You're probably somewhat partial towards Hapi, having written books about it, but what do you think of the comparisons between Hapi and Express? What I took away from those is that Hapi works on a somewhat higher level of abstraction, at the cost of a somewhat lower performance in high load situations. What's your take on that?
That's a good question.
When making a choice for learning a new language, I suggest a framework that has a good to grasp learning curve.
When making a choice for an application, the performance of a framework is definitely a factor. Hapi would pass the test if your queries are well structured. I haven't noted a great fall in performance per say. Sometimes, the nature of the apps that you want is also a factor. The apps that I have worked on using hapi, used customer queries of a max 50,000 at the same instance. And it was good enough as per our client's expectations.
Personally, I come from a JAVA background, and unless a framework has a guided approach to solving problems, I don't prefer it. I don't let developers in a large team use Express, because of the way they can handle the same thing in so many different ways.
Note that Node.js is better in performance any day, but if you have to consider a framework at all, you'd consider the community behind it, the stability of its versions and the out of the box features provided by the framework. Choosing a framework in any language though is a matter of disucssion and requires context.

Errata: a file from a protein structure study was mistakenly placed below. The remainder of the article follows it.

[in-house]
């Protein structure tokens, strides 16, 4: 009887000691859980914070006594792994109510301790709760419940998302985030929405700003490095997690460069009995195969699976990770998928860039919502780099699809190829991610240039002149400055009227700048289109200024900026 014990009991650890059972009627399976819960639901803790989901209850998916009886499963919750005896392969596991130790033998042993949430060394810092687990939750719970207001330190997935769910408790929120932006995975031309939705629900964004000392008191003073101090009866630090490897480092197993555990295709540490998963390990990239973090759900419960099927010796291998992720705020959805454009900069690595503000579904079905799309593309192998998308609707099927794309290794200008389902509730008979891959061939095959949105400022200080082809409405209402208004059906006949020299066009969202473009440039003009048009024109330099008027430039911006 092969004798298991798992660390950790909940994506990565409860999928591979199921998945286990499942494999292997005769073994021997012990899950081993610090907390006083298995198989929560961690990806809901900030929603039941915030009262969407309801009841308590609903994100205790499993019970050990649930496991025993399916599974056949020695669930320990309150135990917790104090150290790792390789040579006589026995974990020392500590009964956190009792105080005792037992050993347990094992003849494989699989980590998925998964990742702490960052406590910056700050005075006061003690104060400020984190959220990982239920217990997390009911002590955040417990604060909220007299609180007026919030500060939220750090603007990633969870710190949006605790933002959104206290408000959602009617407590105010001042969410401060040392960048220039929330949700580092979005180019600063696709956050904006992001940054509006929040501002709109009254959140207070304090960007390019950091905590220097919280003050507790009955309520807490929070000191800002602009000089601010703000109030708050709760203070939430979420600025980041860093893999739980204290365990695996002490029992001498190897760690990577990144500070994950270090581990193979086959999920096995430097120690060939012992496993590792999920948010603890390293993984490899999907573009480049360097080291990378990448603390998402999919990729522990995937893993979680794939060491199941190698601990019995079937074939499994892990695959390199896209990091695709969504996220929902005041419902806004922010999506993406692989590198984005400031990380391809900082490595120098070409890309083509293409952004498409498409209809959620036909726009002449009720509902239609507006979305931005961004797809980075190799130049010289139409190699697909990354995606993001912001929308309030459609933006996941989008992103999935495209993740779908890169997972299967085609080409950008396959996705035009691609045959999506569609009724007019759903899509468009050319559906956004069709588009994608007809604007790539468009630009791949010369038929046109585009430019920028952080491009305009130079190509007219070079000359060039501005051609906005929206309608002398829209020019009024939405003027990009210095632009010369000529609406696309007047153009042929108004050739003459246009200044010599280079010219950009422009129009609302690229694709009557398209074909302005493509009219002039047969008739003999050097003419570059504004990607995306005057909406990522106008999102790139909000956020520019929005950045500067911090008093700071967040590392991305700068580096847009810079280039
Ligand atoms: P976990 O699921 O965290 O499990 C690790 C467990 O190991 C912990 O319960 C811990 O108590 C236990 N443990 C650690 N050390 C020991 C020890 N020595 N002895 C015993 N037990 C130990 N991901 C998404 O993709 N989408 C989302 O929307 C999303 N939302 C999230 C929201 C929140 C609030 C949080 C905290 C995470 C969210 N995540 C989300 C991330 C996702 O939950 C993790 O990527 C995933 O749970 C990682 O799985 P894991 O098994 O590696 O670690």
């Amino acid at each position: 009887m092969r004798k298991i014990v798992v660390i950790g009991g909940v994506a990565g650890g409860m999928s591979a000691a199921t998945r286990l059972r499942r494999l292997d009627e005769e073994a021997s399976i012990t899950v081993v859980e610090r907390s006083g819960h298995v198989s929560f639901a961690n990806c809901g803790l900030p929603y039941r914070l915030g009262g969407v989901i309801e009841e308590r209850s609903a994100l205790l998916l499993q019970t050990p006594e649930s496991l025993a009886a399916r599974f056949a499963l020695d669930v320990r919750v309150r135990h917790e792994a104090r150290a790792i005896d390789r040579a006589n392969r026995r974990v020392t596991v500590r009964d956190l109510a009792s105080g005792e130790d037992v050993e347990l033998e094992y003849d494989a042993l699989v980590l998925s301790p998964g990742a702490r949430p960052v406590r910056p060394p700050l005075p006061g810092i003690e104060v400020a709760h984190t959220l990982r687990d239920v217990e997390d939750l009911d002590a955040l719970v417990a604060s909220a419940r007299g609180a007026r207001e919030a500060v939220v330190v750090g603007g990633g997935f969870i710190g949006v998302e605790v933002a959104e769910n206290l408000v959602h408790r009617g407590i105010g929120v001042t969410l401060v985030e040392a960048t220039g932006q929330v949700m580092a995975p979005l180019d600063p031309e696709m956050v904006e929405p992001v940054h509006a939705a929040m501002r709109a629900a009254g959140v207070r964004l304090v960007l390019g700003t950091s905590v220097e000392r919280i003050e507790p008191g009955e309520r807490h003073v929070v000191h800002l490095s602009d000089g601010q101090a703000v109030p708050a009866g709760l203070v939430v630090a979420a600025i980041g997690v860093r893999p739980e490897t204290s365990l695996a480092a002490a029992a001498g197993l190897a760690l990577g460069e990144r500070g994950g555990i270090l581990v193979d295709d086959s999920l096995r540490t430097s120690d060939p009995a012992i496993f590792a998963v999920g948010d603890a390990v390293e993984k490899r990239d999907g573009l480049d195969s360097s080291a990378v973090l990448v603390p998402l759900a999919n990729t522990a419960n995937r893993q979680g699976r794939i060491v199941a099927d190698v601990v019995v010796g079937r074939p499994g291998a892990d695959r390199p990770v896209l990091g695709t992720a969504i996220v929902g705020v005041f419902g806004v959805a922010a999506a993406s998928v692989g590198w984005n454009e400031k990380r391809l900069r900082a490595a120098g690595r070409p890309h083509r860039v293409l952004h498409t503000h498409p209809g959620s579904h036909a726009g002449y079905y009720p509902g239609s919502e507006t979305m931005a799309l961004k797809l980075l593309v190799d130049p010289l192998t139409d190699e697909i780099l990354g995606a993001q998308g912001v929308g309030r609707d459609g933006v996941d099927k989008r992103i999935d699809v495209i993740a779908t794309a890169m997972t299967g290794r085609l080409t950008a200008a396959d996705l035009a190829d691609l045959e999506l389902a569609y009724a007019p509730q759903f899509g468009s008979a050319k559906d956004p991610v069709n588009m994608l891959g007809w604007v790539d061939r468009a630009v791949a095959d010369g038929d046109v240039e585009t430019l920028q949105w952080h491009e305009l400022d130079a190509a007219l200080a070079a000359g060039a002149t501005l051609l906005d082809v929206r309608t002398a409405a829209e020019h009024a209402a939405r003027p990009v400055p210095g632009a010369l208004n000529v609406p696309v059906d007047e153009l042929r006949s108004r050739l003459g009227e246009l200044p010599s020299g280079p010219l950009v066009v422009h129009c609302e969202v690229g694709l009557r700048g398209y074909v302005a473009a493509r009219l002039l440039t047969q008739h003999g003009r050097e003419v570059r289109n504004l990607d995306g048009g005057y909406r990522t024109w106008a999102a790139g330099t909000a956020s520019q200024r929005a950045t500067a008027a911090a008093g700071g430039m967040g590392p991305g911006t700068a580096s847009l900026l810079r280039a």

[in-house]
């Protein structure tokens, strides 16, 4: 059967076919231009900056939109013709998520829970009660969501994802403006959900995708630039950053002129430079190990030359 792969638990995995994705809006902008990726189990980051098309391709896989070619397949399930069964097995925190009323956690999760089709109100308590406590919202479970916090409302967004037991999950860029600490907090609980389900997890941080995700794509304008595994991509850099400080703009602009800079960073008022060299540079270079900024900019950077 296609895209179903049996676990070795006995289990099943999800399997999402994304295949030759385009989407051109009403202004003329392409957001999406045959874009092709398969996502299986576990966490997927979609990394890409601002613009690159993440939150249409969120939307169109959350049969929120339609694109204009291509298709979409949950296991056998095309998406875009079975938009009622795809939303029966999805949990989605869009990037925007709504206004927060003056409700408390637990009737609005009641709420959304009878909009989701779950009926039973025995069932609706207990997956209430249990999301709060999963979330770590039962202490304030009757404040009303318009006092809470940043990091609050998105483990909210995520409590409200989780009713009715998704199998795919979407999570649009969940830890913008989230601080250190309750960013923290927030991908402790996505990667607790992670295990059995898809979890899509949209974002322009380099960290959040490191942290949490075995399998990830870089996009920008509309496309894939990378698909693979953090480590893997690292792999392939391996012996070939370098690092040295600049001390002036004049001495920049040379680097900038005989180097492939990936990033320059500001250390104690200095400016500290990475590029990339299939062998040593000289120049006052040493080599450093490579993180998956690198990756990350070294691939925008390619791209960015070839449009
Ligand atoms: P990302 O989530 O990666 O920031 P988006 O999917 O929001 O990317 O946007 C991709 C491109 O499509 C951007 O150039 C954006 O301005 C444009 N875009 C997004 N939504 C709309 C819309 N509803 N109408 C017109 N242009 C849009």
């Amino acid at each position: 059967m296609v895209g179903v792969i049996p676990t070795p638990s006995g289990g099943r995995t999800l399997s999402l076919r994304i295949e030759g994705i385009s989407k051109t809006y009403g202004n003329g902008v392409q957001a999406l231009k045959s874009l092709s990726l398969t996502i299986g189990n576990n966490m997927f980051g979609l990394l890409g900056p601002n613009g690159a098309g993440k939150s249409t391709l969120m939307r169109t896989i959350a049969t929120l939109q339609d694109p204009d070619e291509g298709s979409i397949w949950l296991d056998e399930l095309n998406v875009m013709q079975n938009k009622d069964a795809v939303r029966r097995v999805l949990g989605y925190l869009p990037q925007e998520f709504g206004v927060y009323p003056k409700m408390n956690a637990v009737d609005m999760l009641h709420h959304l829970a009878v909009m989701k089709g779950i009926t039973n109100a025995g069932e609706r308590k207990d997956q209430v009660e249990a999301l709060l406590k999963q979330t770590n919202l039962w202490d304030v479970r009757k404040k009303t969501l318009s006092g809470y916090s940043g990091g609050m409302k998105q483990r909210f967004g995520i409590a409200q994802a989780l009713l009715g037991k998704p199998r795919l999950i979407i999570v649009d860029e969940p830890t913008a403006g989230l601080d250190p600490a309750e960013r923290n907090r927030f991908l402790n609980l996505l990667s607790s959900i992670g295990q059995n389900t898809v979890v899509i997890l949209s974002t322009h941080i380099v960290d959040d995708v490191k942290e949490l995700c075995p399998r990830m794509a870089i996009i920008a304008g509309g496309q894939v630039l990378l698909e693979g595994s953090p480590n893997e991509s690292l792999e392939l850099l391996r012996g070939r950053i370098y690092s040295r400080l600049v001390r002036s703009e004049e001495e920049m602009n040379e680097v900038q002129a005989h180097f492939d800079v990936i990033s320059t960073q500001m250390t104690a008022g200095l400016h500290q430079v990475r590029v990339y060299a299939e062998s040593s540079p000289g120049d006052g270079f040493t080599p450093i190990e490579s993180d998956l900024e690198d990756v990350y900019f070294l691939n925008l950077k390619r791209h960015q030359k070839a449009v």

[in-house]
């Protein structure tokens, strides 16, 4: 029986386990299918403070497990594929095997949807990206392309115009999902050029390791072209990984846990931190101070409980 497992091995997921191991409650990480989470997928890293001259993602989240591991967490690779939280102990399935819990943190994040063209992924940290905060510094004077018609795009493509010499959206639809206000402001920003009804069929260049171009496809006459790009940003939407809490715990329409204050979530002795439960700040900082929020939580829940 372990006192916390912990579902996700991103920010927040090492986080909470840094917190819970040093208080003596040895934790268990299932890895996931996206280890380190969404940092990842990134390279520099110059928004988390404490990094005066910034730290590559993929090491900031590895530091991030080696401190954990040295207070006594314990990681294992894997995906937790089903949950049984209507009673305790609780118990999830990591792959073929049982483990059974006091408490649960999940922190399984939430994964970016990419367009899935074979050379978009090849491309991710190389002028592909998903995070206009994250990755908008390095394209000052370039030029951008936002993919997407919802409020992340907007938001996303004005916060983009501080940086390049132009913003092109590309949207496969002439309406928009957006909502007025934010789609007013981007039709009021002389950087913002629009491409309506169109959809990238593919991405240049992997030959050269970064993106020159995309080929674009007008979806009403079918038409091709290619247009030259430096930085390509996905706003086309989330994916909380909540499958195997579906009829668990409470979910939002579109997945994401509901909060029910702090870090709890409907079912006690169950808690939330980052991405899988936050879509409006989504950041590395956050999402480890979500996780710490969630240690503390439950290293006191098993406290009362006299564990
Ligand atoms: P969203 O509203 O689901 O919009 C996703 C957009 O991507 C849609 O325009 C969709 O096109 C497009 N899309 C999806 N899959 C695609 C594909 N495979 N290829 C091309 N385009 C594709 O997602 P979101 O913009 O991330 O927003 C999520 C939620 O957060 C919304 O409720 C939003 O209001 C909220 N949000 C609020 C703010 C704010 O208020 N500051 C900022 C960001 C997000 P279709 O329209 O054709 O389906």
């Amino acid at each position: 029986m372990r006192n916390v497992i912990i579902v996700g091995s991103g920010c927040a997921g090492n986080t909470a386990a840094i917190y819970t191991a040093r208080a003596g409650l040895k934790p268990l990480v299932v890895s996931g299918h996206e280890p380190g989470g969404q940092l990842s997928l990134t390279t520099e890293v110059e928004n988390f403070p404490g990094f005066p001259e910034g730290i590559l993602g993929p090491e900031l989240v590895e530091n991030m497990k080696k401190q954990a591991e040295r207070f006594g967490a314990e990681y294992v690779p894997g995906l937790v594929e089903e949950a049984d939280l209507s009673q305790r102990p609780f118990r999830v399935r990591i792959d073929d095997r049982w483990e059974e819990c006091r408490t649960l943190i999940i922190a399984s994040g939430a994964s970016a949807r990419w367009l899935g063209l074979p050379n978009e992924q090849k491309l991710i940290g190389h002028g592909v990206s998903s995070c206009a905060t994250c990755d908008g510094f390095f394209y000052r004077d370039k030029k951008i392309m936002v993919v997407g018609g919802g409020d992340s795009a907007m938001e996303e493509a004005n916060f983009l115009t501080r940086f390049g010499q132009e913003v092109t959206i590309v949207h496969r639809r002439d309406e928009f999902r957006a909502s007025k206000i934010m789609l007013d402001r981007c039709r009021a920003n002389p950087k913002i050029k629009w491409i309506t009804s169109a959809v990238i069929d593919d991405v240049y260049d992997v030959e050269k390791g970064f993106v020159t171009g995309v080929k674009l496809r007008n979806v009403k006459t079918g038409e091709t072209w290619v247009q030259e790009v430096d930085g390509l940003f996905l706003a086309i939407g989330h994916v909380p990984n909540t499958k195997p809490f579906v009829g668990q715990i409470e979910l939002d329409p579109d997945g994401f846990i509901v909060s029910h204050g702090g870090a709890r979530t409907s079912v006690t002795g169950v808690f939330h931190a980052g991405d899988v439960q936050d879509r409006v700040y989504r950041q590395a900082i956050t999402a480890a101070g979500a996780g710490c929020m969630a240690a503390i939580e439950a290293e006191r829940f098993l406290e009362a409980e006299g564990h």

Both Express and Hapi aim to be highly flexible, simple, and extensible. This similarity means that both have easy-to-use APIs, they're highly modular, and can support your application as it grows potentially very large.
The learning curve for these frameworks, since they are quite straightforward, is low, unlike a more opinionated framework like Meteor. If you are coming from using Express you should be able to quickly pick up Hapi, and vice versa.
There are, however, some philosophical differences between the two frameworks, which we'll describe throughout this article.
Hapi.js includes more "batteries" by default than Express does. For instance, when parsing payload from forms to via "POST" requests, with Express, you have to include the body-parser middleware. You then use that to parse the POST payload and use the data from the user. On the other hand, with Hapi, you need no middleware. The payload is parsed for you by the framework itself, and you can access the payload directly on the request object. Little conveniences like that are replete in Hapi.